_MG_6229And just for fun, some lovely ranunculus that I picked up at Trader Joe's.

Spring Frittata (serves 4-5)

1 tablespoon butter

4 slices turkey bacon, roughly chopped

1/4 onion, finely chopped

4-5 ramps or green onions, finely chopped

1 clove garlic, minced

1/2 bunch asparagus, woody ends broken off and cut into 1-inch pieces

1 large handful kale or other greens, stemmed and chopped

8 large eggs

1/4 cup milk

2 ounces goat cheese

Preheat oven to 400 degrees. In a large cast-iron or oven proof pan, melt butter over medium-high heat. When hot, add turkey bacon and sauté until browned, about 5 minutes. Add onion and cook until translucent, 4-5 minutes.

Meanwhile, whisk eggs in a medium bowl. Add milk and salt and pepper to taste, and whisk until combined. Add asparagus, ramps, garlic and kale to pan and cook until vegetables are bright green and slightly wilted, 5-6 minutes. Make sure they are evenly distributed around the pan, then pour egg mixture over and remove from heat. Crumble goat cheese over eggs, then cook frittata in the oven until eggs are set and the top is just slightly browned, 8-10 minutes. Serve immediately.

 

Blender Hollandaise

_MG_6147There's a part in the movie Julie and Julia where Stanley Tucci (as Paul Child) walks in on Meryl Streep (as Julia Child) frantically whisking bowls and bowls of mayonnaise in their Paris kitchen, perfecting the recipe for her forthcoming cookbook – the trick being that warming the bowl beforehand made combining the egg yolks and oil much easier._MG_6135 Julia Child's great gift was bringing complicated French techniques and dishes to the American masses, and nothing represents this philosophy better than hollandaise made in a blender. It combines French emulsifying techniques with modern convenience, and of course, plenty of butter. Three ingredients, about 5 minutes total, and not even a thought of whisking – what could be easier? As shown in the movie, warming the blender beforehand ensures that the egg yolk and butter will blend into a creamy sauce and not a separated mess._MG_6149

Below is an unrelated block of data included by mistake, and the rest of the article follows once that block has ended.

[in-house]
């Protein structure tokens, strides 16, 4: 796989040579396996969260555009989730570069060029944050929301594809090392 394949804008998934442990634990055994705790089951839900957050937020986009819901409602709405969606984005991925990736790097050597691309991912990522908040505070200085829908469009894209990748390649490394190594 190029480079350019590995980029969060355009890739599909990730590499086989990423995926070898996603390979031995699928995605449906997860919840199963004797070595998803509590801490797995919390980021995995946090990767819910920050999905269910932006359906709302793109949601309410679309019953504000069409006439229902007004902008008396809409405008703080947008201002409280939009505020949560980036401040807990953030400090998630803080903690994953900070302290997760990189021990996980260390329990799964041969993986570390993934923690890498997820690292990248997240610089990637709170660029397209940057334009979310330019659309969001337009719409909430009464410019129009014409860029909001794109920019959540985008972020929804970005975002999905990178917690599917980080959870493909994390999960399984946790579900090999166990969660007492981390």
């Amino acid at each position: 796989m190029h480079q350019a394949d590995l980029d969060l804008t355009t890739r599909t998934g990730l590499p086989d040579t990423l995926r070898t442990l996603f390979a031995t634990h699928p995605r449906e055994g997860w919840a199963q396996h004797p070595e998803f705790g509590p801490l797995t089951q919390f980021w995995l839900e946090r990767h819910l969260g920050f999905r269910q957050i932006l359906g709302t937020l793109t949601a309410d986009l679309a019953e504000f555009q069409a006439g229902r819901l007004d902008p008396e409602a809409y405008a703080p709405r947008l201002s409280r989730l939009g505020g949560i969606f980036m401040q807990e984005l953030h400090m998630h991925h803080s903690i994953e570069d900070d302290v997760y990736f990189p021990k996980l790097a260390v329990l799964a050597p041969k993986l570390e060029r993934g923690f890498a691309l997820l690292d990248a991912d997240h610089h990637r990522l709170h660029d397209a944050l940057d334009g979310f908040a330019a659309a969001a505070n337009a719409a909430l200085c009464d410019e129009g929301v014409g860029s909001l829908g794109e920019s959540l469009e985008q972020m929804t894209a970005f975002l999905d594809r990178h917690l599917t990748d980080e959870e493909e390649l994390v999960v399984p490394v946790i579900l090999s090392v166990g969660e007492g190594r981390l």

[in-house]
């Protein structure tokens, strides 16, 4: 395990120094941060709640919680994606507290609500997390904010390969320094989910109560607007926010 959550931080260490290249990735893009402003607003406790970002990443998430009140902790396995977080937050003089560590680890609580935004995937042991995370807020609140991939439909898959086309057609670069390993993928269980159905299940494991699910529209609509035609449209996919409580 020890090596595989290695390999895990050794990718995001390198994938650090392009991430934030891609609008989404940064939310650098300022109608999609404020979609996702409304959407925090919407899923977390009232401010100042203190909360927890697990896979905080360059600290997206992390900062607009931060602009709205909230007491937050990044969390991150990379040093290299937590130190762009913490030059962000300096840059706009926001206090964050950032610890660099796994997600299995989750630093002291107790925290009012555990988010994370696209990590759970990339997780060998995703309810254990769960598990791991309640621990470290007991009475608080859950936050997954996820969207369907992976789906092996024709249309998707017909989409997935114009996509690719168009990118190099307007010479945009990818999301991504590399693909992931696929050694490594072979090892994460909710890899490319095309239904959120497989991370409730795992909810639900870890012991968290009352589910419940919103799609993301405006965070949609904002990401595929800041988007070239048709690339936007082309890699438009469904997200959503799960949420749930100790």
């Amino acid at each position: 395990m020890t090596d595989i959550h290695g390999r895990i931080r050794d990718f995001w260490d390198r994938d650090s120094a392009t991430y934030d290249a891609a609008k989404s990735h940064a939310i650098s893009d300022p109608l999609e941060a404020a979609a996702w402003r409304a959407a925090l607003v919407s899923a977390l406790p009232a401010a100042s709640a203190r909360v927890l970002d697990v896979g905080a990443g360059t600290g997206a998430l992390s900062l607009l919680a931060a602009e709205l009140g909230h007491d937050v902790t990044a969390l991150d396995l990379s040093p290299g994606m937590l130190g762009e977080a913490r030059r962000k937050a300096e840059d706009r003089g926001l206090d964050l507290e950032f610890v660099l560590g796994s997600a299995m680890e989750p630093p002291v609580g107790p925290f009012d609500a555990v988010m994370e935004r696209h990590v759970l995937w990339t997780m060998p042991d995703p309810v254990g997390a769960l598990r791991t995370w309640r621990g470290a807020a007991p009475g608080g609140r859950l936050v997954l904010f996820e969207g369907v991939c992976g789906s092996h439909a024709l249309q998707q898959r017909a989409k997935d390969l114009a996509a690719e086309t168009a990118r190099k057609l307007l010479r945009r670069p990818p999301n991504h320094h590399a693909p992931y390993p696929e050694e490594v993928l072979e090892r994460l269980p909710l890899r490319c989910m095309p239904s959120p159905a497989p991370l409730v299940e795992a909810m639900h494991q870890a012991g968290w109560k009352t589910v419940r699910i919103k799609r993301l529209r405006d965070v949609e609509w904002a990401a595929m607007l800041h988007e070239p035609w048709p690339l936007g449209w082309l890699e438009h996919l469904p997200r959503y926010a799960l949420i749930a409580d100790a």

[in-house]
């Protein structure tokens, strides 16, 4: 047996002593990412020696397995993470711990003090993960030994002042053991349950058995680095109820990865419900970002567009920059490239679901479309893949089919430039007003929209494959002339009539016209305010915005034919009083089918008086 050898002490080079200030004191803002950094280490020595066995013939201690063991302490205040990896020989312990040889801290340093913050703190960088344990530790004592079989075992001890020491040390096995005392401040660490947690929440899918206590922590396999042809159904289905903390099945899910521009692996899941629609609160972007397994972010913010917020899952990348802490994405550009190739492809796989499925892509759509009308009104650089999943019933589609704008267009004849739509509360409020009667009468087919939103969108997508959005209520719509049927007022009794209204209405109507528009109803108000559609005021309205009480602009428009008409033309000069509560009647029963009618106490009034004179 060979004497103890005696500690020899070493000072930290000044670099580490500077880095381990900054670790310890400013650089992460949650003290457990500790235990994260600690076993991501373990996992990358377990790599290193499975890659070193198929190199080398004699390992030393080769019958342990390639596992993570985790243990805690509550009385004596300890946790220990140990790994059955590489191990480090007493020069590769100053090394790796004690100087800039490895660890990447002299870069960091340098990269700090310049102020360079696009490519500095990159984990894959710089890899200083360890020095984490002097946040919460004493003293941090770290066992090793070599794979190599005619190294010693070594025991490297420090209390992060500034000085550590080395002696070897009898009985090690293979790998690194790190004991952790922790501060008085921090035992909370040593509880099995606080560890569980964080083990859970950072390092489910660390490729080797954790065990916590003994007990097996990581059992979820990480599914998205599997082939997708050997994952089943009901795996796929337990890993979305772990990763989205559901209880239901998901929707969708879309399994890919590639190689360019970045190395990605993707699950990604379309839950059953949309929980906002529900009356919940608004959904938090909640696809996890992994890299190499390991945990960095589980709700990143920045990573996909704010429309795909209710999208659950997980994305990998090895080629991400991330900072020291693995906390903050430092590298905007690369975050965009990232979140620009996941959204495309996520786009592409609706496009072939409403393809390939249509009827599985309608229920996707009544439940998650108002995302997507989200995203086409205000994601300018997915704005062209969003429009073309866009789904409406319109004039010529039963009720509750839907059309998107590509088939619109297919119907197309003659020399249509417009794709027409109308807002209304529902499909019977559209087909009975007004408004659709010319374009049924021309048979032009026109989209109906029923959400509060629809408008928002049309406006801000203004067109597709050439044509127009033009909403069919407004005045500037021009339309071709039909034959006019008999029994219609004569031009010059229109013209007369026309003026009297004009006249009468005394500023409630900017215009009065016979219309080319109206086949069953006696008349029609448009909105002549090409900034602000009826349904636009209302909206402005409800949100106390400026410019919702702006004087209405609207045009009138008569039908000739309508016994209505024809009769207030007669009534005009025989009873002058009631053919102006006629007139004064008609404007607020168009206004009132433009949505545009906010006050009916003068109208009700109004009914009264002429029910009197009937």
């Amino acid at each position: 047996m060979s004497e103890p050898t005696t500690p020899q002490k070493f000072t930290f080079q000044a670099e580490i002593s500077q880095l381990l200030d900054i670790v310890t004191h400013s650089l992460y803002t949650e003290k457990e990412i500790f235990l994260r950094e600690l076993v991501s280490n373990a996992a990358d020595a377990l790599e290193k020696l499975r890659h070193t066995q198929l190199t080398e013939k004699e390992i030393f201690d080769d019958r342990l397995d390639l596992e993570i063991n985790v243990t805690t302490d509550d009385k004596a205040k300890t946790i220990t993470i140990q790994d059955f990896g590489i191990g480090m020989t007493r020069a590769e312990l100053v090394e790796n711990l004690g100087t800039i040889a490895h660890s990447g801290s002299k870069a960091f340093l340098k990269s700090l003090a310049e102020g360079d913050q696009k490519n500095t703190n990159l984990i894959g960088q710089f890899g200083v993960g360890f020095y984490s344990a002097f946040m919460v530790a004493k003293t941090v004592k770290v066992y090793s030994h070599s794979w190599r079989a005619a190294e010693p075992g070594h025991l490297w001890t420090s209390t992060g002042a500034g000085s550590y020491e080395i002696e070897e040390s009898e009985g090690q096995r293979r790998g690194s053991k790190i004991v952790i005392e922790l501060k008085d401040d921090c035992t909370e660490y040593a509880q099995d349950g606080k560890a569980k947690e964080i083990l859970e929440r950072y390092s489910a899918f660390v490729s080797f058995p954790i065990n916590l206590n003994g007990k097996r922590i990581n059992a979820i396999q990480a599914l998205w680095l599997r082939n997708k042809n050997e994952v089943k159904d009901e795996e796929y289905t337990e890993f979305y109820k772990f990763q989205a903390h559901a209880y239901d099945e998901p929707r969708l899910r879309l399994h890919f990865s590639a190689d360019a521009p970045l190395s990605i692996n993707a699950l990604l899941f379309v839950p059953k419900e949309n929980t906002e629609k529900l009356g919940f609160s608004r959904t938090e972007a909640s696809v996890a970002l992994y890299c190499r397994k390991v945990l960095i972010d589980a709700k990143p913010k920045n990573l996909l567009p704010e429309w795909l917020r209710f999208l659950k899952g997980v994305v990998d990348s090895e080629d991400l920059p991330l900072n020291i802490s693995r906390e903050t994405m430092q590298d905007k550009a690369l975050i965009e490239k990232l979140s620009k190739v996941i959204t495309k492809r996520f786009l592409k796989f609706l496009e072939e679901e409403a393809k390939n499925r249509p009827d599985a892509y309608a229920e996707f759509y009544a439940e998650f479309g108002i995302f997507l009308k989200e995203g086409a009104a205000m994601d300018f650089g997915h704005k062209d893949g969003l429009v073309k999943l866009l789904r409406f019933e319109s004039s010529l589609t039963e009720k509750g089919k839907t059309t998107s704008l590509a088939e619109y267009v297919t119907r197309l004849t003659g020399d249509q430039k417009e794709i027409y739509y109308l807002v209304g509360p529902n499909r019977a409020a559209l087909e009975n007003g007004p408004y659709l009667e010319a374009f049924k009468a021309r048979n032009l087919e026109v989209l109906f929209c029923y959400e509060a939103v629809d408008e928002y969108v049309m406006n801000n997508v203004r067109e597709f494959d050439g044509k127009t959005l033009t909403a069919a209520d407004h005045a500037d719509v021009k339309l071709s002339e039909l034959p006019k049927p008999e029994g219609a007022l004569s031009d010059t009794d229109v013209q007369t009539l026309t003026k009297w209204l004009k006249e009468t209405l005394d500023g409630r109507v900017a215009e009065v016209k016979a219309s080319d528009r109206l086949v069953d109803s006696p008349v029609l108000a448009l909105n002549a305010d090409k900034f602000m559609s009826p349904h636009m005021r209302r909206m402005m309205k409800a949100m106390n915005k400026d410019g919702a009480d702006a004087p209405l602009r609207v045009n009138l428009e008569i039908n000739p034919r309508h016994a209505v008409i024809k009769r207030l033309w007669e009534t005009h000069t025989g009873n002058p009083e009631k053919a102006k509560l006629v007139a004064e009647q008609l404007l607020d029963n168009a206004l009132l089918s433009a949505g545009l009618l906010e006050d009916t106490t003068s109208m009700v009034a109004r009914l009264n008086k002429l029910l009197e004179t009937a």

_MG_6153 Quick Blender Hollandaise (makes about 3/4 cup, adapted from Bon Appétit) 1 egg yolk 1 tablespoon lemon juice 1/2 cup (1 stick) unsalted butter, cut into 1/2-inch cubes Salt and pepper

Fill your blender with hot water and set aside. Melt butter until foaming in a small saucepan over medium heat, then remove from heat.

Empty blender, then dry thoroughly. Add egg yolk and lemon juice to blender, and pulse on low to blend. Working quickly and with blender running, pour melted butter in a slow stream (almost dripping) through the hole in cover, leaving the milk solids in the bottom of the pan. Blend until sauce is creamy, and season well with salt and pepper. Serve immediately. (Here, we topped quickly sautéed asparagus and poached eggs).

Baked Eggs with Mushrooms, Spinach & Bread